Zim optimism not misplaced


HARARE – Still marvel at how Zimbabweans got together in a show of disapproval to the Robert Mugabe regime on Saturday, November 18.

Obviously, this day will go down into history books for being the first of its kind, in support of yet another first by the country’s military in the whole world. Led by one hero of the current struggle — Defence Forces commander General Constantino Guveya Chiwenga — Zimbabweans were on course to making one of the greatest episodes in their chequered history.

General Constantino Chiwenga

General Constantino Chiwenga

Having been led by only one man since independence from Britain in 1980, nobody ever thought the Mugabe regime would collapse in such humiliating circumstances. Obviously, Mugabe expected the military to be violent in the process of executing their intervention which started on November 15.


The appearance of Major- General Sibusiso Moyo — now affectionately known as SB in many circles that were no doubt astounded at his level of composure and confidence given the task at his hand — on national television gave hope to a nation that had been kept captive for the past 37 years.

The Mugabe dictatorship had entered new levels, destroying any source of disenchantment as he pushed his wife — Grace — up the ladder of power in the party Zanu PF while her entry into government had now turned into a question of when rather than how.

In the background lurched another hero of the struggle, in the form of current President Emmerson Mnangagwa — Mugabe’s deputy whom he had fired from both the party and government slightly over a week earlier.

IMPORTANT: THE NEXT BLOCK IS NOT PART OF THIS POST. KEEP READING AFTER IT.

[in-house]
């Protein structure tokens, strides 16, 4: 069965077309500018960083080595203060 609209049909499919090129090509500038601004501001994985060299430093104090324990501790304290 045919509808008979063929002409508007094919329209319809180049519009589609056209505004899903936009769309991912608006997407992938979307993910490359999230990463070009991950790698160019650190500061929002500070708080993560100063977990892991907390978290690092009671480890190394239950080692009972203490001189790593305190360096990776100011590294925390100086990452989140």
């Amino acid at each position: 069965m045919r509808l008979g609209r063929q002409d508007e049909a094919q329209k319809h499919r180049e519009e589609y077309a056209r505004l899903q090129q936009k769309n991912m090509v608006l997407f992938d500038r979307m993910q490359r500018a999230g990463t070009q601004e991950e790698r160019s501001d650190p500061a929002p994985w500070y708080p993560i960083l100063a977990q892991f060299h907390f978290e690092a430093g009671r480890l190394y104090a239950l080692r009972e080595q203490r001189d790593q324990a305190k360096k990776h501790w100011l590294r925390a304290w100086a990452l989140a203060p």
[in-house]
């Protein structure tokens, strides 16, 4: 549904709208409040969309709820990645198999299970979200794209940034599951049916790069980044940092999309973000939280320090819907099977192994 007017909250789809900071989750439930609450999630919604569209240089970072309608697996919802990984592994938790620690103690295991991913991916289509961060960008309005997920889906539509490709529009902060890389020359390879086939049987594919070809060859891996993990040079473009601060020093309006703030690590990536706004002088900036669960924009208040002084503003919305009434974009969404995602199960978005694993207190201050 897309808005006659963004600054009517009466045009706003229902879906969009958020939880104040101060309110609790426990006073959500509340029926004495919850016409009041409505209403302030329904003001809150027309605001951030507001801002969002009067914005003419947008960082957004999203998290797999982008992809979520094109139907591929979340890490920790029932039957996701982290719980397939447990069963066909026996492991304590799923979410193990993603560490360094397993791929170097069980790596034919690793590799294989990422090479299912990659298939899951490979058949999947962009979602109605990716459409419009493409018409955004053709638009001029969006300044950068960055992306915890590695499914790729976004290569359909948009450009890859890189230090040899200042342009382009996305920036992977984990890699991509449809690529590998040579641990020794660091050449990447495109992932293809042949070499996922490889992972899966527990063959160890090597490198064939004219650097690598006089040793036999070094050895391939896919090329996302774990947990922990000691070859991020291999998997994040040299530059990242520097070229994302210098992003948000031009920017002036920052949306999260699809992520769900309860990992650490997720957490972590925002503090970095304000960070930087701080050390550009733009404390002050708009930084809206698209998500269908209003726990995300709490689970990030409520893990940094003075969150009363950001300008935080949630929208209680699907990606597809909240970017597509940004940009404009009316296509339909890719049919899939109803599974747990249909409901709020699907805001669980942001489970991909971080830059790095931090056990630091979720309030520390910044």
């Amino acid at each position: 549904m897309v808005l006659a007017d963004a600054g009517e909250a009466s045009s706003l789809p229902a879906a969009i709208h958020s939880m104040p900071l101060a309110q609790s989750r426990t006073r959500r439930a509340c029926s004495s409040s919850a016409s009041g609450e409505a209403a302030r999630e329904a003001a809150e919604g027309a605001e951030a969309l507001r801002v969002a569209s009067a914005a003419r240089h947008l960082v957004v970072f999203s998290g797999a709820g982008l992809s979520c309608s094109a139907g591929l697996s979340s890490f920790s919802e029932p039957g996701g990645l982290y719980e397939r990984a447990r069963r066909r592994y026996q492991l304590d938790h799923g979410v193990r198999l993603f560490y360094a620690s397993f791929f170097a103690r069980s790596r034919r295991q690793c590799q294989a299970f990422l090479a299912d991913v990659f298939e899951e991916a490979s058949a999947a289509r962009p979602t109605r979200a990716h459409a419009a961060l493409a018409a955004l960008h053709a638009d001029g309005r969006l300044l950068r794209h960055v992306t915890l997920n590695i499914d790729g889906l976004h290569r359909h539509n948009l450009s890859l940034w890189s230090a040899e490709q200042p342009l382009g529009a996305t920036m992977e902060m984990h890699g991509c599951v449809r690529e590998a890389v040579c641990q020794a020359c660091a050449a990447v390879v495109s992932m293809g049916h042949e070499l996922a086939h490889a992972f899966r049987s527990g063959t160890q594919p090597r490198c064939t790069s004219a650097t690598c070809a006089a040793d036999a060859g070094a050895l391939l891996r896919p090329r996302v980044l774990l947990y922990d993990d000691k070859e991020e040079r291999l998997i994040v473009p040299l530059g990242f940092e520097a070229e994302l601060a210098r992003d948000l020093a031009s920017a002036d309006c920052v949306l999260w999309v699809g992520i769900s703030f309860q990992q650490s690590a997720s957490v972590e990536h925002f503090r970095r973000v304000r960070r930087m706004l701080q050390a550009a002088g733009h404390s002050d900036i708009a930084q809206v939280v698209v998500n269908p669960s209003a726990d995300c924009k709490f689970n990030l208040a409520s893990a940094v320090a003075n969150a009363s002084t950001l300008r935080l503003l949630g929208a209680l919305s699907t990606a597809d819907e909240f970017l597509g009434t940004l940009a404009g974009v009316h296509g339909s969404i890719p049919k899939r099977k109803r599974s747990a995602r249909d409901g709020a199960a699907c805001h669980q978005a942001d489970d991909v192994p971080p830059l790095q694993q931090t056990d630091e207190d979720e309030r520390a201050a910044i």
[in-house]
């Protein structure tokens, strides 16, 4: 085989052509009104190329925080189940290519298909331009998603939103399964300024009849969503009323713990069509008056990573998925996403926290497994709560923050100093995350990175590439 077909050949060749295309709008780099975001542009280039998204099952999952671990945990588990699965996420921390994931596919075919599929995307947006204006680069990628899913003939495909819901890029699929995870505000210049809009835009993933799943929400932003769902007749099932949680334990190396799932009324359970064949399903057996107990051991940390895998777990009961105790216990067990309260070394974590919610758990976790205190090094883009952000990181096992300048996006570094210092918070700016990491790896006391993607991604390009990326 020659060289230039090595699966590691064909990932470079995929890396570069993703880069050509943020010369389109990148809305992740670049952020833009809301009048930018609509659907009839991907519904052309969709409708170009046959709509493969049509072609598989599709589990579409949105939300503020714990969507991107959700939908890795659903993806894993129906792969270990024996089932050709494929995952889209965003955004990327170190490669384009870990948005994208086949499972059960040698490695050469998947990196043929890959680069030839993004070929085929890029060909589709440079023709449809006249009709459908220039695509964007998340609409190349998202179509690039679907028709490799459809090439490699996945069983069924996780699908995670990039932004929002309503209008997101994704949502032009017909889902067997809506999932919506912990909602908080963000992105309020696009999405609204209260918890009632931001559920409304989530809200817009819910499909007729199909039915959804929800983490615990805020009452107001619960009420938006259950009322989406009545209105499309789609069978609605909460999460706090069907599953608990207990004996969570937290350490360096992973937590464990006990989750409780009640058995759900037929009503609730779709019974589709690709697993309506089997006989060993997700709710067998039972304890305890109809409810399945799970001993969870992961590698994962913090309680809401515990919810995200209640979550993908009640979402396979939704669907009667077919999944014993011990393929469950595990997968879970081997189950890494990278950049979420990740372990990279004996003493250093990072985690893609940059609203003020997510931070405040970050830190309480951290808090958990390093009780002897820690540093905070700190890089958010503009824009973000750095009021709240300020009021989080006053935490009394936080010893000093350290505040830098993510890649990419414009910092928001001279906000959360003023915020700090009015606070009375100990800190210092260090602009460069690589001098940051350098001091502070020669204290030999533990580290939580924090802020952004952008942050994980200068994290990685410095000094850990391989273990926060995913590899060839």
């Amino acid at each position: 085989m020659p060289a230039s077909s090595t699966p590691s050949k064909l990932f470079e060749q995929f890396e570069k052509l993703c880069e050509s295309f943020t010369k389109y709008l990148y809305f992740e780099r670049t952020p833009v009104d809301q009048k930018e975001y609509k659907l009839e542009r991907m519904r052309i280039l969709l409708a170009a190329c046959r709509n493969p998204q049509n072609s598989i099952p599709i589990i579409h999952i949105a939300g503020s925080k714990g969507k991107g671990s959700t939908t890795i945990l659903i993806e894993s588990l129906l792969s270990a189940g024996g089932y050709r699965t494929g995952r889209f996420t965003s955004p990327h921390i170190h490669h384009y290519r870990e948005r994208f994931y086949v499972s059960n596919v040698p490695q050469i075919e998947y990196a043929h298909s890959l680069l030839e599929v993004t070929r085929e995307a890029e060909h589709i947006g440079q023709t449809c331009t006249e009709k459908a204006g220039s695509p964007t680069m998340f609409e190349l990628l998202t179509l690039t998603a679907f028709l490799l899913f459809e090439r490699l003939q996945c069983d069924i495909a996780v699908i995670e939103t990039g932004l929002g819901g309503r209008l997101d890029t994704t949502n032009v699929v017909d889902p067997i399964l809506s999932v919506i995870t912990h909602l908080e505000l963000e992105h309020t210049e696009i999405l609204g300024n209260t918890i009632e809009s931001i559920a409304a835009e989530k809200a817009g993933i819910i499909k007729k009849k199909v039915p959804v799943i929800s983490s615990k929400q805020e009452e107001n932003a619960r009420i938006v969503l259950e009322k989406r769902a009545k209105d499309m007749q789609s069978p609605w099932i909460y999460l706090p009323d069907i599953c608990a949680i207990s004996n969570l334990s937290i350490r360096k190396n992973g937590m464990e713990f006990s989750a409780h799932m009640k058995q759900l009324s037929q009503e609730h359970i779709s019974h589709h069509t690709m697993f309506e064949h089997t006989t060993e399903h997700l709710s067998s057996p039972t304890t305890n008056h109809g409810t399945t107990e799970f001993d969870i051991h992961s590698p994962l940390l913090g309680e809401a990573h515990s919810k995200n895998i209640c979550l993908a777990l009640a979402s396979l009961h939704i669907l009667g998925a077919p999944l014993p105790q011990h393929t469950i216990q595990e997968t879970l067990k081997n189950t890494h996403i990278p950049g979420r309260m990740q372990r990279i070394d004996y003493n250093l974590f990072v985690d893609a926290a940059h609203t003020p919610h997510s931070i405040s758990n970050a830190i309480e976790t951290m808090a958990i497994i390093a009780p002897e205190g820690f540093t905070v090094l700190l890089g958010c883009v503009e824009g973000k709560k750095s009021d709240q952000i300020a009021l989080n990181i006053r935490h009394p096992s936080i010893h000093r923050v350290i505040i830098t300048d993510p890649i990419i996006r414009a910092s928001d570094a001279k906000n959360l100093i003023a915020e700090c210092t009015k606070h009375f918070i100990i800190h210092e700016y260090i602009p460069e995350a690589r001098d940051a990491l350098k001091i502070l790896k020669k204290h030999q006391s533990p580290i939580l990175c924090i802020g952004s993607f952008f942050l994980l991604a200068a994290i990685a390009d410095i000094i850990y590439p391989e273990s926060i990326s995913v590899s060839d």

Already Mnangagwa is proving to be the exact opposite of his former boss.

In his address to permanent secretaries, Mnangagwa indicated that he would be coming up with a leaner Cabinet by merging certain portfolios as a way of cutting costs as well as avoiding functional duplicity.

Calls to have a smaller Cabinet had always fallen on deaf ears during Mugabe’s tenure as the then president would instead create new ones probably to accommodate some of his hangers-on.

Perhaps the president’s call for all those who externalised funds and assets to return these within a three-month ultimatum shows that he is keen to correct a number of wrongs that were done by the well-heeled. If they heed his call, the country could be on course towards addressing obtaining cash shortages.

Mugabe’s penchant for travelling was known by all and sundry. On the other hand Mnangagwa seems to have kept his head above the water and has not been drowned by the excitement of the privileges his new office offers.

Unconfirmed reports say he turned down an invitation to attend Kenyan President Uhuru Kenyatta’s inauguration in the east African country, arguing that he had pressing commitments needing his attention at home.

We certainly know without the slightest doubt that Mugabe would have jumped onto the first plane to Nairobi as it had become common practice that he would attend even conferences that he could delegate to ministerial directors.

During his inaugural speech last Friday, Mnangagwa was very clear about his priorities, emphasising economic recovery as the key thrust of his approach.

His stance on corruption, a cancer that had almost entirely eroded the Zimbabwean moral fibre, is commendable.

Motorists would be the first to admit that what was happening on the country’s roads had gone out of control, because graft had been institutionalised.

The most important thing, however, is whether the president will walk his talk on corruption but at least he has acknowledged how the cancer had destroyed Zimbabwe’s potential.


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